Alaska_current_events_200

Biologist uses GPS to Track Relocated Garbage Bear
STUDY: Following problem animals can offer keys to handling them in the future.


Tony Caroll / Juneau Empire / August 15, 2003

 

JUNEAU -- A black bear lurking in the Mendenhall Valley woods holds secrets that Neil Barten is eager to reveal.

The area wildlife biologist for the Alaska Department of Fish and Game moved the female black bear in late July to the "end of the road" near Echo Cove after it was captured during one of its Glacier View Trailer Park trash raids.

When the sedated bear woke, it was wearing a radio transmitter and a global positioning system collar to record its movements.

Barten said the radio transmitter told him it took seven or eight days for the bear to return to Mendenhall Valley, proving "the futility of relocating bears."

Twice this bear has been trapped, sedated and set free about 30 road miles from where it was scrounging in garbage, Barten said. Now human refuse is back in its diet.

Barten said this bear isn't unique. In Northwest Alaska, bears relocated 200 miles have returned to where they started in two to three weeks.

The GPS collar on this Juneau bear will track its odyssey, from the wild to the smorgasbord of a trailer park.

GPS uses satellites to pinpoint a receiver's location anywhere on the planet. It records the bear's position at 15-minute intervals.

Barten said the cumbersome collar is the first put on a black bear in Southeast Alaska.

On Monday, the bear was getting into garbage in the Kodzoff Acres Mobile Home Park, but Tuesday it wasn't, Barten said.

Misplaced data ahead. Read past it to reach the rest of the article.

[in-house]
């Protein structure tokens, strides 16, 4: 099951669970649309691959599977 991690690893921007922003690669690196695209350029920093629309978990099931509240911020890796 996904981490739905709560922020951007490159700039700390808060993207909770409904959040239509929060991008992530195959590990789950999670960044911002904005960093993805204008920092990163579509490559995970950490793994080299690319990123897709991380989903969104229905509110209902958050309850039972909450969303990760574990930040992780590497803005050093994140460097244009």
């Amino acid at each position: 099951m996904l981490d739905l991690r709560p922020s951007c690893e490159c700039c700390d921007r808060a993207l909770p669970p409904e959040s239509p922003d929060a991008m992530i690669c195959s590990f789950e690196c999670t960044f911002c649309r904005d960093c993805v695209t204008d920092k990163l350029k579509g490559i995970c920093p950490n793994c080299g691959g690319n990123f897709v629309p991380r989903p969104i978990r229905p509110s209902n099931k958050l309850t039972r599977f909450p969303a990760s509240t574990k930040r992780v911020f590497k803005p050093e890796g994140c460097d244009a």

"Maybe it's at Jordan Creek catching salmon," he said.

The information will be shared with students at Dzantik'i Heeni Middle School for a class project.

Understanding what bears do is important in learning how to live with them. Barten said the route the bear took was important. He may conclude that a relocated bear may not be able to stake out a salmon stream, because the territory has been claimed by others.

Trailer parks often attract bears because the people who live in them may not have storage areas to secure their garbage, he said. Bear incidents in downtown Juneau have decreased since people were required to keep their garbage more secure.

Typically, a nuisance bear with a yellow ear tag showing that it has been captured and relocated will have to be killed. This one has two.

"I'd like to give (this bear) one more chance," Barten said. "I'd like to take it across the Taku River" to see if it manages in a new wilderness home or heads for the human leftovers at Taku Glacier Lodge.

Distributed by The Associated Press


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